New Research Report on the Use of IVR to Support M&E

This is a report I wrote with Briar Smith, Associate Director of the Center for Advanced Research in Global Communication.

Information communication technologies (ICTs), and in particular mobile phones, hold great potential to improve interventions in Africa and elsewhere that seek to provide information to the public. They offer the possibility of amplifying the public’s access to information, strengthening citizen voices, and promoting greater political engagement by the public, all with important implications for peacebuilding. Ushahidi, for example, has received widespread attention for allowing citizens to send reports of incidents during disasters via the Internet or SMS; others have seen social accountability efforts, such as monitoring the actions of leaders, facilitated by ICTs. However, despite much excitement about ICTs, the practical evidence of their effectiveness is lacking, particularly for organizations trying to use ICTs to facilitate governance and peacebuilding outcomes. There are few evaluations of ICT endeavors in the public sphere that can help other practitioners and scholars understand the best ways to make use of ICTs to promote development outcomes. Many media organizations in the development field are interested in using ICTs, but lack the information they need to do so, including which ICT platforms would be the most appropriate for their projects. One ICT platform that is receiving increasing attention is Interactive Voice Response (IVR). IVR automates interaction with mobile phone users using a wide array of pre-recorded material. Computers detect voice and touch tones during a phone call, and respond with pre-recorded or dynamically generated audio. Such a system offers opportunities both for distributing media content and for collecting feedback and other monitoring and evaluation (M&E) data from media consumers. The aim of this project was primarily to add to the knowledge base on how organizations can use IVR to support M&E efforts, though we also address our observations on using IVR as a distribution tool.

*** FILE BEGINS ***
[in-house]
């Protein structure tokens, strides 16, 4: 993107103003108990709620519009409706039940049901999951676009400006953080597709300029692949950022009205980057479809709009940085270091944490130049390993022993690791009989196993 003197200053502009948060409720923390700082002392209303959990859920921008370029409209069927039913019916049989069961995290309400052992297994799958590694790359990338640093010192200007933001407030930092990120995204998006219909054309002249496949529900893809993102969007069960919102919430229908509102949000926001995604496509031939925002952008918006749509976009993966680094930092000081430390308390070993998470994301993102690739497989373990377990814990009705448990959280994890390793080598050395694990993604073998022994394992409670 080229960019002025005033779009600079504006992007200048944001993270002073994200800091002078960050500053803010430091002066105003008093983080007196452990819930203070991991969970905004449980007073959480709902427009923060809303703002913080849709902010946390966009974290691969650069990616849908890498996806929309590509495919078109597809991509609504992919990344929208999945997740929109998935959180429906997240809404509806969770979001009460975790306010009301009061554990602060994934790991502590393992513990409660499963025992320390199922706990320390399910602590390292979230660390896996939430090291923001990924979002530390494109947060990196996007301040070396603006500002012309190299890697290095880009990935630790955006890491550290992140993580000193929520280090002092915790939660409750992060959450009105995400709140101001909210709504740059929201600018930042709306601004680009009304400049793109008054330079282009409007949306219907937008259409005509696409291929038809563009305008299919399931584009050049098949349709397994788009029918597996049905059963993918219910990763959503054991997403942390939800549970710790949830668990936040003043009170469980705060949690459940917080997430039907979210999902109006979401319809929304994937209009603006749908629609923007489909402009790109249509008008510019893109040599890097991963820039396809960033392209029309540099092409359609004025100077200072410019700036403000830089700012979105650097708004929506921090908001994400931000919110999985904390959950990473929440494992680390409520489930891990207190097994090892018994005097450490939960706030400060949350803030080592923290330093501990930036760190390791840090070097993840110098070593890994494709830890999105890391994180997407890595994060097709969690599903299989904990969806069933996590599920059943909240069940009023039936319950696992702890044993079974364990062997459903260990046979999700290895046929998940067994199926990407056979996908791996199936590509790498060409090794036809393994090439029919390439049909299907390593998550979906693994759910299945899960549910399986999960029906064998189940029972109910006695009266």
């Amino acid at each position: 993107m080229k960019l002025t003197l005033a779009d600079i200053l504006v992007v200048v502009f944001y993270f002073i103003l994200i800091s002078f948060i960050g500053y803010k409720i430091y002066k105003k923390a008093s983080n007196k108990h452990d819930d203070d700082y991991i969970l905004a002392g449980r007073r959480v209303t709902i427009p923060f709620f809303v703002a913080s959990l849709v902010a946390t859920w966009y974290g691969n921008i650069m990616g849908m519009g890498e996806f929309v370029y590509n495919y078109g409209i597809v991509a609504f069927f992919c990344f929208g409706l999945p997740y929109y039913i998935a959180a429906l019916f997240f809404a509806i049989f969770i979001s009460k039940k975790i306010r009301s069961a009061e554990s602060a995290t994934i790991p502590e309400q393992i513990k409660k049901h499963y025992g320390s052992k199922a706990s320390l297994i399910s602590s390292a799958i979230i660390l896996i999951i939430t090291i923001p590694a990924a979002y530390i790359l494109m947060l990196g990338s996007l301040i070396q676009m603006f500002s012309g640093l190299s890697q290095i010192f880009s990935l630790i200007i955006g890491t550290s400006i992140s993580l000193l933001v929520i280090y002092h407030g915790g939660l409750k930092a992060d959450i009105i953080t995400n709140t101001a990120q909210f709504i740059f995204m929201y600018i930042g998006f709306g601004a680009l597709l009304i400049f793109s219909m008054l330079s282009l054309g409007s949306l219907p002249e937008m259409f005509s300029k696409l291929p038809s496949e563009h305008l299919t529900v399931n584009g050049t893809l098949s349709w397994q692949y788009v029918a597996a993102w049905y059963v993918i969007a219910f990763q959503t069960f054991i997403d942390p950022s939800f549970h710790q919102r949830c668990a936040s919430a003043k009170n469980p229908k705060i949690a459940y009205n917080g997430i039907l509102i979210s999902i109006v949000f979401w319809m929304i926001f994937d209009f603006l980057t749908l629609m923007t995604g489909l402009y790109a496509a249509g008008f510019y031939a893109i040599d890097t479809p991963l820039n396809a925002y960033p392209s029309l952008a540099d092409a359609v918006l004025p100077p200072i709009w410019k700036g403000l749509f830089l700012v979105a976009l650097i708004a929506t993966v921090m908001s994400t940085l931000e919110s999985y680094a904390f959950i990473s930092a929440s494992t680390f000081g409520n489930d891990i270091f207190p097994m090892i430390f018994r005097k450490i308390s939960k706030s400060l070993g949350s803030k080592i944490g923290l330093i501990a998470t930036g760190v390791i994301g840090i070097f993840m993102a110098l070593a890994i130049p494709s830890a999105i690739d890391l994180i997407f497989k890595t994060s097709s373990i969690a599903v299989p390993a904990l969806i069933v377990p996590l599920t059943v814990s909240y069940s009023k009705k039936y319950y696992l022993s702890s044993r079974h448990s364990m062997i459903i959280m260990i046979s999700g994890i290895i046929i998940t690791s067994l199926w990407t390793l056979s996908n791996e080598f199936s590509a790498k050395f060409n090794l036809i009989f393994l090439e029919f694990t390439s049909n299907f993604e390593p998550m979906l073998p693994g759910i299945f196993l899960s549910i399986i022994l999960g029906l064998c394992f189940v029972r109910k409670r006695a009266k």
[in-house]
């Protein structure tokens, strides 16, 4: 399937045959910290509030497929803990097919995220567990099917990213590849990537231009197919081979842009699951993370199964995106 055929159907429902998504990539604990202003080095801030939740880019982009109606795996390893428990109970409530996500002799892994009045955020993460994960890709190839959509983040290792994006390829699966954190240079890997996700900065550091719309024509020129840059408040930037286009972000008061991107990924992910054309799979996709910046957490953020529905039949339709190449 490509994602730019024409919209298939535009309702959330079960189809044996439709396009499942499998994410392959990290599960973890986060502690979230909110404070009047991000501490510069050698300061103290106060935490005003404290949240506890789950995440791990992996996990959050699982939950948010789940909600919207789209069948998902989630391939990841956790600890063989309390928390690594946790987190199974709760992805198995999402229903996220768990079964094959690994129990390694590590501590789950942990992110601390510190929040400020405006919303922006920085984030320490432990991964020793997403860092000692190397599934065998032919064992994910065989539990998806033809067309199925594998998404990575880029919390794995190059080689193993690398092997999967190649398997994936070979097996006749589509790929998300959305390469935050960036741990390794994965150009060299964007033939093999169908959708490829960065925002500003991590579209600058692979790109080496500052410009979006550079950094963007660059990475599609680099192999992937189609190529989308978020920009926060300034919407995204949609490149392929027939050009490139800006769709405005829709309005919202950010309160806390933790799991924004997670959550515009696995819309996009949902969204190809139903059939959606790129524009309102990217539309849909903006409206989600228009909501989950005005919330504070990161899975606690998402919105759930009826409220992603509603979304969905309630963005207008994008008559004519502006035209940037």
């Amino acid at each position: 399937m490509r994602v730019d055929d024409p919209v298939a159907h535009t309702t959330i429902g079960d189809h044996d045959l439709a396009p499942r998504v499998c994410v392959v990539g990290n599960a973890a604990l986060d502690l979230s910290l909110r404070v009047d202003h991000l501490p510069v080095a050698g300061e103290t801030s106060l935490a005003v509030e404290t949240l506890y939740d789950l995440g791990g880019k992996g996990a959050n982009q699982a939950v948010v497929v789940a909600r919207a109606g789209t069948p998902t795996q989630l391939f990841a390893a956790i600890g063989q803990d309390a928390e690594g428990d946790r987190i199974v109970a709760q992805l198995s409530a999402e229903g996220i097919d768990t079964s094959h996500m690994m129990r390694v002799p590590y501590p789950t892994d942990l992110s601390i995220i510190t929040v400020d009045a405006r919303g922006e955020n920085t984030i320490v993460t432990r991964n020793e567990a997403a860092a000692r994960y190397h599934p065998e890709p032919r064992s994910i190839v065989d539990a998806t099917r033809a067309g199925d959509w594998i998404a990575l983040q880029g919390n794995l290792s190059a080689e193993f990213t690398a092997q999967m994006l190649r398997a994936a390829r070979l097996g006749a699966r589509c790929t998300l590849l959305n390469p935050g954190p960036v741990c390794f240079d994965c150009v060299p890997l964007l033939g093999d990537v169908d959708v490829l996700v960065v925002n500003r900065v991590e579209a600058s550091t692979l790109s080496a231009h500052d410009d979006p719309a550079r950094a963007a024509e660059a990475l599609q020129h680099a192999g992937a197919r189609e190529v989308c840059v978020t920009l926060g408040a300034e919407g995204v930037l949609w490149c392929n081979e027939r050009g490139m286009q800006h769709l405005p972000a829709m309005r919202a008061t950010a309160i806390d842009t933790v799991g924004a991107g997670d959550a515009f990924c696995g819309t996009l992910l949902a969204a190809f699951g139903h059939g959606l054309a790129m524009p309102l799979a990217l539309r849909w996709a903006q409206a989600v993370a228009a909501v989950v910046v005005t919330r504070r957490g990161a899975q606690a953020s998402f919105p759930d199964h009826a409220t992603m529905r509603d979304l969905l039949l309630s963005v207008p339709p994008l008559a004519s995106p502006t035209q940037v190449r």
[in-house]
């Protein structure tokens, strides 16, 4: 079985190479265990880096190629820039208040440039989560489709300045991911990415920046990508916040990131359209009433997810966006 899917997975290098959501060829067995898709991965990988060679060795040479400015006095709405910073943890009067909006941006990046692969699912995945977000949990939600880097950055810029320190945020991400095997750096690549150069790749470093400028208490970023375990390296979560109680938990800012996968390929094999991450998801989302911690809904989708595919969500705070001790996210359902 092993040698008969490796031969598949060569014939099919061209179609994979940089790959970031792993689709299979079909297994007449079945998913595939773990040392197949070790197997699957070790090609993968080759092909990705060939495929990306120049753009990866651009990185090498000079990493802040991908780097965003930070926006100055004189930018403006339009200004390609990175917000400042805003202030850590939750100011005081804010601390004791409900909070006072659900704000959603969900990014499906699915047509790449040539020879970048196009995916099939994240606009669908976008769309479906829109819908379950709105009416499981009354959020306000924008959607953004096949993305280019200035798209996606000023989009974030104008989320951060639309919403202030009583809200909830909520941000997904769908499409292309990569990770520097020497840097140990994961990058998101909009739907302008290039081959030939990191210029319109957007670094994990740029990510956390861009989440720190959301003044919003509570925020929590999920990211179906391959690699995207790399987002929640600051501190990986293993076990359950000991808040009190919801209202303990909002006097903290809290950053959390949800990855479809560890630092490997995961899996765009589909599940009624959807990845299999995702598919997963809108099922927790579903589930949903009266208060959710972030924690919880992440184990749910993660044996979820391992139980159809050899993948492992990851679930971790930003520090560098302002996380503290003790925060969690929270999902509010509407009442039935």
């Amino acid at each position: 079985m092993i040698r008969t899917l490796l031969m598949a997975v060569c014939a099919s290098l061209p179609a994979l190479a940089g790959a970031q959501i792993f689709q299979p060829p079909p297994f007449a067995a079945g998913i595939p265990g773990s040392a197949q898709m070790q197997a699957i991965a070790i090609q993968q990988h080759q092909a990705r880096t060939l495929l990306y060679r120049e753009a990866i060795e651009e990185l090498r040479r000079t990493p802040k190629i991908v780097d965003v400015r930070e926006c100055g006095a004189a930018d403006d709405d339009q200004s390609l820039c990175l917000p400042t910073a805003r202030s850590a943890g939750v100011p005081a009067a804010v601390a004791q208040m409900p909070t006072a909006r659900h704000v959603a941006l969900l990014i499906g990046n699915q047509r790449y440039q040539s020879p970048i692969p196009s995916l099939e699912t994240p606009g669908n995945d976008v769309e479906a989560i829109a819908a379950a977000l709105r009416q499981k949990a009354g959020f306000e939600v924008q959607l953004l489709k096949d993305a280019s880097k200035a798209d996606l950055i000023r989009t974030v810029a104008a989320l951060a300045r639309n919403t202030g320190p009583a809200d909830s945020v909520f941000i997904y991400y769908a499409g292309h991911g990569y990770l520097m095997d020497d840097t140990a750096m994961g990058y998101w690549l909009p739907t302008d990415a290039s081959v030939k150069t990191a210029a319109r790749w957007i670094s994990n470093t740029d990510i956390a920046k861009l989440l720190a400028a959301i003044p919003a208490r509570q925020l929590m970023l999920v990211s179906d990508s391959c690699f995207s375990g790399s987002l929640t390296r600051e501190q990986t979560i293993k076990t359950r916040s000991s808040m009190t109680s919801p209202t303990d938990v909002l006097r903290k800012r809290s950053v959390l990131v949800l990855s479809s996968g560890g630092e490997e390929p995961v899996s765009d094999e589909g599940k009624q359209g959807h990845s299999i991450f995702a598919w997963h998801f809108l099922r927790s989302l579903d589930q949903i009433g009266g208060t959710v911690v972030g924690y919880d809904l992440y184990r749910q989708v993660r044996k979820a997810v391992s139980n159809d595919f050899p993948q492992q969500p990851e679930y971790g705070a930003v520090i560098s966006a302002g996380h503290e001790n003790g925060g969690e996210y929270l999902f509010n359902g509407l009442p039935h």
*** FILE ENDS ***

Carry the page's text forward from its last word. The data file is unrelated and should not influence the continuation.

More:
The report can be accessed here.

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